Elements of Art: Color

Contributor: Stefani Allegretti. Lesson ID: 13496

What would art be like without color? Not very interesting at all! Colors are everywhere and in everything! In this lesson, you'll learn about this very important element of art!

categories

Visual Arts

subject
Fine Arts
learning style
Auditory, Visual
personality style
Beaver, Golden Retriever
Grade Level
Middle School (6-8)
Lesson Type
Quick Query

Lesson Plan - Get It!

Audio:

One of the most important elements of art is color!

  • What would art be without it?

Colors can help artists create all sorts of things in their artwork. Let's learn about this next element in our series!

There are many different kinds of colors. The most basic of all of the colors are primary colors. These include red, blue, and yellow.

Secondary colors come next! These include purple, green, and orange. Mixing certain primary colors together creates secondary colors.

  • red + blue = purple
  • yellow + red = orange
  • blue + yellow = green

Take a look at the chart below to see all the different colors and color combinations:

color combinations

Colors can also be categorized as warm, cool, and neutral.

Warm colors include orange, yellow, and red. These colors are called warm because they remind us of things that are warm in our world and environment, like the sun and fire. In fact, you can actually see these three colors in the sun and in fire! Neat!

fire flame

Cool colors include blue, green, and purple. These colors are associated with things that are cool and refreshing in our world and environment, like the ocean, water, ice, sky, nature, and more!

ocean and sky

Neutral colors include white, gray, brown, and black.

Black and white can actually be mixed with different colors to create different tints and shades of those colors. Tints are colors with white added to them, like pink. Pink is created by mixing red and white together. Pink is a tint of red.

Shades are colors with black mixed in with them, like navy blue. Navy blue is a shade of blue.

To learn more about color and color harmony, watch COLOR THEORY BASICS: Use the Color Wheel & Color Harmonies to Choose Colors that Work Well Together from Sarah Renae Clark:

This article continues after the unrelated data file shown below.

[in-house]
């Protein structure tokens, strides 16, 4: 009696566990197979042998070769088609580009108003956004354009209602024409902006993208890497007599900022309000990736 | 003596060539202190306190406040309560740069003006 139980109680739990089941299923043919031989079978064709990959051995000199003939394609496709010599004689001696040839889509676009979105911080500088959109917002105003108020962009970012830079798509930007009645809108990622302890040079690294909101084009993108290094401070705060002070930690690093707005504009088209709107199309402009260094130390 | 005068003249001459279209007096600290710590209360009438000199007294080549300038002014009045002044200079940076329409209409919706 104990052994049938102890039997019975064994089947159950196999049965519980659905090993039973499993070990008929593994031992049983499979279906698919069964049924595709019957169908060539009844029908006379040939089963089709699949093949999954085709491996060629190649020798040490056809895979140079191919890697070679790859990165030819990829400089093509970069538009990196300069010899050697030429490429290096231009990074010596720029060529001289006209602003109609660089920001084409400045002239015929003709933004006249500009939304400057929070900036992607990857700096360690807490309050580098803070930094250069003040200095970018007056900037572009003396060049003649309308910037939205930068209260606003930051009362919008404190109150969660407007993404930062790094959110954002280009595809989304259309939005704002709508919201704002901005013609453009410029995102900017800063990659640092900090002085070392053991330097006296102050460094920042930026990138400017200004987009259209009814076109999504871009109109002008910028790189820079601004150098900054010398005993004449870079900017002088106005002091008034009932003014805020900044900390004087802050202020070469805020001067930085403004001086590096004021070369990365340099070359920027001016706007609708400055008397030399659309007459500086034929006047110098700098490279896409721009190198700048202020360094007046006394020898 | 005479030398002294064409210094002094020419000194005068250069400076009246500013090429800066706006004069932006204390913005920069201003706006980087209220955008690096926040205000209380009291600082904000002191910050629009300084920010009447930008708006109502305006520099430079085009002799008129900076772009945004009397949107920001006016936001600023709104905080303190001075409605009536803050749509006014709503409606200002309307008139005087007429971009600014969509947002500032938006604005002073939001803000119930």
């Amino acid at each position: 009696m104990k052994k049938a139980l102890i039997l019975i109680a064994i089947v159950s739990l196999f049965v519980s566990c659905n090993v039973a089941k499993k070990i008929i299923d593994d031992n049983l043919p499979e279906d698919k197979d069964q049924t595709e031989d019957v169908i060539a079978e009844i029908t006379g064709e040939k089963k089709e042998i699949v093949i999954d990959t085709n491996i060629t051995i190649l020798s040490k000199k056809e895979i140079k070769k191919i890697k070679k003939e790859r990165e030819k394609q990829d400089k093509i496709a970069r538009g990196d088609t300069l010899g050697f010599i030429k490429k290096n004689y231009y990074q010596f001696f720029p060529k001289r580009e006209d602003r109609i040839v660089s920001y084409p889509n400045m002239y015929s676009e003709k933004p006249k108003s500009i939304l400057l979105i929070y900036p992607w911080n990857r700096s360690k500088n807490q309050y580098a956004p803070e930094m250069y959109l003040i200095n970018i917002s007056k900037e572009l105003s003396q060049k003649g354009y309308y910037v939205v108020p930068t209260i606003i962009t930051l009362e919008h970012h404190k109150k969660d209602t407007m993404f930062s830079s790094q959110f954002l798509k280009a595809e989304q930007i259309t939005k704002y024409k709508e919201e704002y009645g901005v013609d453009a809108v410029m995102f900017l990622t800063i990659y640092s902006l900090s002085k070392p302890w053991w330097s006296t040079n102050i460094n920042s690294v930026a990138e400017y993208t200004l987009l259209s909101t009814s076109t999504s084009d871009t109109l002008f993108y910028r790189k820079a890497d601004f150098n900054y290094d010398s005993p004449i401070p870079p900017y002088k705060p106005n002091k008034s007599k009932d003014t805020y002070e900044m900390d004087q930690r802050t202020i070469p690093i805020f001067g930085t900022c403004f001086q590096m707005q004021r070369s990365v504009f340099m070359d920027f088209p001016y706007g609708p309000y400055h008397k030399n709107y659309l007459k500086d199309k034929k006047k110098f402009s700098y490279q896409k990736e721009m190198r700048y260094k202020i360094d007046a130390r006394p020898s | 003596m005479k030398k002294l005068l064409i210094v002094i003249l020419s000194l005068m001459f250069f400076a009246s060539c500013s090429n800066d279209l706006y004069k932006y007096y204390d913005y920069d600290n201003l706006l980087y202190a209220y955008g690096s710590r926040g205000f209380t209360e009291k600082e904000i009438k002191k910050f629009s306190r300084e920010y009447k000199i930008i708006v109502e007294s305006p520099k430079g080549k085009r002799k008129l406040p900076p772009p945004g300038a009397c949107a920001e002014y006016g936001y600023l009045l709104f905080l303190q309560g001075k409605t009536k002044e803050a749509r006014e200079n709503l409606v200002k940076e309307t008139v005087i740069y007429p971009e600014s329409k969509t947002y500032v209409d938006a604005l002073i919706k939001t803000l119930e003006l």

Artists use color in artwork for many reasons.

Sometimes, artists use specific colors to represent things in real life that they paint or draw. For example, an artist might use mostly cool colors to create a seascape.

You can see that in this painting by the famous artist Georges Seurat, titled "Port-en Bessin":

Entrance to the Harbor, 1888

Image by Georges Seurat, via Wikimedia Commons, is in the public domain.

  • This would be a very different painting if the ocean were a warm color like red or orange, wouldn't it?

Definitely! It might even look a little bit scary and alarming!

The colors used in this painting represent what this artist was painting in real life, but it also gives the viewer a feeling of calmness and tranquility. This calm and tranquil feeling that the viewer might get from seeing this painting is partly because of the cool colors the artist chose to add.

Colors can represent many different things in art. Colors can change the meaning of a painting or artwork and even give the viewer clues about things like the weather, the time of day the artist is trying to show, and different environments and places in the world.

Colors can also affect the perception and the feelings of the viewer. Take a look at the two abstract artworks below.

  • Which one makes you feel more energized and alert?

Warm colors often make people feel more energetic, alert, and awake! That's one reason the warm color red is used on emergency signs and stop signs while cooler colors, like blue, are not.

You learned a lot about color in this lesson. Now, move on to the Got It? section to test your knowledge and to see what you remember about this incredible element of art!

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